By comparison, Florida, which is closer to the equator and in line with the part of the Atlantic ocean, off the African coast, where hurricanes are born, has at least five Category 4 or greater hurricanes in the past century — including Hurricane Andrew in 1992.

Here is the latest 500 PM EDT forecast track and the main messages for the Hurricane Florence of the @NHC_Atlantic. Hurricane and flood Watches have been issued in cooperation with major Hurricane Florence. #HurricaneFlorence #HurricanePreparedness #HurricanePrep

— National Hurricane Center (@NHC_Atlantic) September 11, 2018

From 8 a.m., Tuesday, Hurricane Florence had sustained winds of 130 km / h and was expected to strengthen as it continues to go over unusually warm water in the Atlantic Ocean. Some forecasts show that it could strengthen to a Category 5 hurricane to make landfall Thursday.

“Florence is expected to be an extremely dangerous major hurricane until Thursday night,” the National Hurricane Center said.

The hurricane was centered about 975 miles southeast of Cape Fear, North Carolina. The centre will move between Bermuda and the Bahamas on Tuesday and Wednesday, and the approach of the coast of South Carolina or North Carolina on Thursday, the National Hurricane Center said.

On Monday evening, President Trump approved an emergency declaration for North Carolina.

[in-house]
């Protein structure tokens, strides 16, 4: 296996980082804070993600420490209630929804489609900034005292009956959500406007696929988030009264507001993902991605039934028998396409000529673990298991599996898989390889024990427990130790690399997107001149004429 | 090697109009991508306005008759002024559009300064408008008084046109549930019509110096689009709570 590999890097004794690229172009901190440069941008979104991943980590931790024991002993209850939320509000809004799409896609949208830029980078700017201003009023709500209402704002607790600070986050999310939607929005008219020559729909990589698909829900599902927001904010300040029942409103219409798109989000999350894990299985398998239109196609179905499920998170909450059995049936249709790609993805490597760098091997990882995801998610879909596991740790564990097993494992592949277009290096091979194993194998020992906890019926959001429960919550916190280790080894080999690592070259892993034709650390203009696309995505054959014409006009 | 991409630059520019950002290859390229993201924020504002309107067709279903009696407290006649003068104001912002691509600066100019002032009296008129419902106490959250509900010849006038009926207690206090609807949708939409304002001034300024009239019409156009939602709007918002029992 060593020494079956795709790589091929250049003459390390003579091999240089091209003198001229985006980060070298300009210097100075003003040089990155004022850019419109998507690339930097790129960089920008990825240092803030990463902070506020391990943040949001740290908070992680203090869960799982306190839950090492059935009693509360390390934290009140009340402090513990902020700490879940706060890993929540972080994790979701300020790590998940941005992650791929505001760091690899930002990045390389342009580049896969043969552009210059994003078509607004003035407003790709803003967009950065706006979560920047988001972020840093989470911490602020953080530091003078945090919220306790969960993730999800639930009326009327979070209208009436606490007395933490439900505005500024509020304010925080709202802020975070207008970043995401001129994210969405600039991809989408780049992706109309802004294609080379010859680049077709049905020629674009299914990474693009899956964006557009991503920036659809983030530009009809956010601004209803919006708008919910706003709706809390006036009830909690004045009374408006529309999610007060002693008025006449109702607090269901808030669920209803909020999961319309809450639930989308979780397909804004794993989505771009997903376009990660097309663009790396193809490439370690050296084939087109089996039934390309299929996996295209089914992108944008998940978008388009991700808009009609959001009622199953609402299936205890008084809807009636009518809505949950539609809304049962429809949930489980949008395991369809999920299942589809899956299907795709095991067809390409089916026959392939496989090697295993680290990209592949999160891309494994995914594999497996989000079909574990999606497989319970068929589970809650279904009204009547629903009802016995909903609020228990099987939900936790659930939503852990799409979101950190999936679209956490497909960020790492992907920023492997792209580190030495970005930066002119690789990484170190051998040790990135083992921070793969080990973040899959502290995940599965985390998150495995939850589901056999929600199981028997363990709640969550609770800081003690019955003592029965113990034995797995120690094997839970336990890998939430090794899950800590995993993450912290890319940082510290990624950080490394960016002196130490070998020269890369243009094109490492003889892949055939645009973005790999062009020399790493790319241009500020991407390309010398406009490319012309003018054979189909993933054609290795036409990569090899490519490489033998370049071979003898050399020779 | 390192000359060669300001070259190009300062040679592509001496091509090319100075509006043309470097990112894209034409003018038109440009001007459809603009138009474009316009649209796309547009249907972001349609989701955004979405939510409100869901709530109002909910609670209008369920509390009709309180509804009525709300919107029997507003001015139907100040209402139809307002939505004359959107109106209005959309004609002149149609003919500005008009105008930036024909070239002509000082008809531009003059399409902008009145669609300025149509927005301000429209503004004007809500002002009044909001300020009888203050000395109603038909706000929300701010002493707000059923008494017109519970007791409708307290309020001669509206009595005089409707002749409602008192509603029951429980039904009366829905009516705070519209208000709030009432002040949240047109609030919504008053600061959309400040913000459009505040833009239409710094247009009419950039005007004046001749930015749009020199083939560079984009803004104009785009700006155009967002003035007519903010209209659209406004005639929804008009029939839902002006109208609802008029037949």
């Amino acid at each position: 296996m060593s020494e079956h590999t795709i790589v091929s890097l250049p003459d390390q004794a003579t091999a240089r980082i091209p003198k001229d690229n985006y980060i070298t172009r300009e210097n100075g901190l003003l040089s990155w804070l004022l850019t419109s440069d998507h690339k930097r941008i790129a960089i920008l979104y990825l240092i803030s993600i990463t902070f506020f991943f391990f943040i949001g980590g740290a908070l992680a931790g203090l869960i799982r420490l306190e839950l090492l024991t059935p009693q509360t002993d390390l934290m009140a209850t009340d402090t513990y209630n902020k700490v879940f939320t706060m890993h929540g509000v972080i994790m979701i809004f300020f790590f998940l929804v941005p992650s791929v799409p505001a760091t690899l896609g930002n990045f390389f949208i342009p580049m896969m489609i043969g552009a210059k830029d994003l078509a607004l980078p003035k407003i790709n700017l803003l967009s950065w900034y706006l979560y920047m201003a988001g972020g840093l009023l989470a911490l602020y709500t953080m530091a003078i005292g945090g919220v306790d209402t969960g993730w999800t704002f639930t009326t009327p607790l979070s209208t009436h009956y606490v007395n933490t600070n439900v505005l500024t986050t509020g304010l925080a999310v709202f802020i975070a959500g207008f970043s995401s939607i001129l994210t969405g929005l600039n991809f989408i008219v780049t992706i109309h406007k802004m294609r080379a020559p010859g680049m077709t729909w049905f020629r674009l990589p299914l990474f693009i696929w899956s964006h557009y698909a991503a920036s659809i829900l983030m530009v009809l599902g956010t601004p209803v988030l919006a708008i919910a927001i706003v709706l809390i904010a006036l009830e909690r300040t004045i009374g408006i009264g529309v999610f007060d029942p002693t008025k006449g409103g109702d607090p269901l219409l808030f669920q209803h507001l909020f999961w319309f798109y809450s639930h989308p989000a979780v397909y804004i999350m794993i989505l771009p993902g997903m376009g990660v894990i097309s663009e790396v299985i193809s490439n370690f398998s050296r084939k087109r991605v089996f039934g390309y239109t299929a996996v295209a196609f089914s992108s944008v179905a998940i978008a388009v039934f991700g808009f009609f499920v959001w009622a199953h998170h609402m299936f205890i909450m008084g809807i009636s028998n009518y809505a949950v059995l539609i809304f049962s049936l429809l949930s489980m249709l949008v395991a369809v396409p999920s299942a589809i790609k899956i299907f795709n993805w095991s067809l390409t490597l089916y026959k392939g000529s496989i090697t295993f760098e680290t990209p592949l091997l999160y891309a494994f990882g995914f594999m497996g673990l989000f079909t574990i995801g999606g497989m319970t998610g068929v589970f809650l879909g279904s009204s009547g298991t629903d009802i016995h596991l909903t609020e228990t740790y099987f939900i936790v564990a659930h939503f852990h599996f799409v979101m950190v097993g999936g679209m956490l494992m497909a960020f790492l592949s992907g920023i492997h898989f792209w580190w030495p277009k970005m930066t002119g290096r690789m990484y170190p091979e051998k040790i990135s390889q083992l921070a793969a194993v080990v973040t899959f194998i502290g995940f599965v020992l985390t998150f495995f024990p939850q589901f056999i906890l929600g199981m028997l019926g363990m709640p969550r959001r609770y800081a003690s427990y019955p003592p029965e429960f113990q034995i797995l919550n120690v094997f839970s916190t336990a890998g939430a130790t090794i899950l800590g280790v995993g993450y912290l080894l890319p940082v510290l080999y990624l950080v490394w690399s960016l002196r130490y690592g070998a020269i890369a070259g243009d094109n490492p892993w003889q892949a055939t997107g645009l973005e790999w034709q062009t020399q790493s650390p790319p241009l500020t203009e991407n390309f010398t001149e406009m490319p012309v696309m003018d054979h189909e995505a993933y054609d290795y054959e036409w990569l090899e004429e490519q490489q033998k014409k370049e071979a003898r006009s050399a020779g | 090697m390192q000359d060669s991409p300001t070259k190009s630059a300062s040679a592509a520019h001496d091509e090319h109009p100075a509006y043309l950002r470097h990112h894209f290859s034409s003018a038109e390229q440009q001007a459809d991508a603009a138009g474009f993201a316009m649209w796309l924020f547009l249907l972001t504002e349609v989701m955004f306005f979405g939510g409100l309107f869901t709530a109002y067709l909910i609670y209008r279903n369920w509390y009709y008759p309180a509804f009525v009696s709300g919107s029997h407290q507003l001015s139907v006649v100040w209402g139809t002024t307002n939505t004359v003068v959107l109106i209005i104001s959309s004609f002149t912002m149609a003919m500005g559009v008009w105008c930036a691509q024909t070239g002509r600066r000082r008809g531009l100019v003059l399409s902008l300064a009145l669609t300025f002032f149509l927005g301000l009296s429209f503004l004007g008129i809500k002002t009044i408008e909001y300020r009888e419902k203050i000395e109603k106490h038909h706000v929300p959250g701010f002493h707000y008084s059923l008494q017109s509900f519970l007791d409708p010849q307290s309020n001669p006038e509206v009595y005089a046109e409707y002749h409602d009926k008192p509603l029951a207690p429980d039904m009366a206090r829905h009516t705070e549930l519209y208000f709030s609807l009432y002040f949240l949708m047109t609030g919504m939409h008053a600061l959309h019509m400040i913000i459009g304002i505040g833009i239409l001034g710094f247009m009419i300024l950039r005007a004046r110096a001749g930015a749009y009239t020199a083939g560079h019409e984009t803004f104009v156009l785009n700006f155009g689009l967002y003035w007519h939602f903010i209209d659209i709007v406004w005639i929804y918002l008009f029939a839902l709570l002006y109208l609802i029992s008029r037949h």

Was just informed over the phone by @DHSgov @SecNielsen and @FEMA @FEMA_Brock, together with @VP Mike Pence and Chief of Staff, John Kelly on the incoming storm that is very dangerous. Listen to the instructions of your State and Local Officials and know that WE are here for you. SAFE!

— Donald J. Trump (@realDonaldTrump) September 10, 2018

“Listen to the instructions of your State and Local Officials and know that WE are here for you. SAFE!” he tweeted.

National Hurricane Center Director Ken Graham warned that Florence was expected to hang out in the Carolinas as soon as it reaches the coast.

“It is not only the coast,” Graham said. “If you stall a system like this, and it’s going really slowly, some of that precipitation may be far away from the centre.”

The mass of the vehicles inland show the large difference between the Hazel of the impact and the damage Florence can cause, Barnes said.

“Today we have thousands and thousands of permanent residents on our barrier beaches,” he said. “It’s a totally different scenario with respect to the influence of man.”

South Carolina Gov. Henry McMaster ordered the state’s entire coastline to be evacuated starting at noon Tuesday and predicted that 1 million people would flee.

Virginia Gov. Ralph Northam issued an evacuation order applicable to about 245,000 people.

North Carolina Gov. Roy Cooper said that his condition was “in the eye” of the storm and urged people to “get ready now.”

Fox News’ Amy Place, and the Associated Press contributed to this report.

Lucia I. Suarez Sang a Reporter for Follow her on Twitter @luciasuarezsang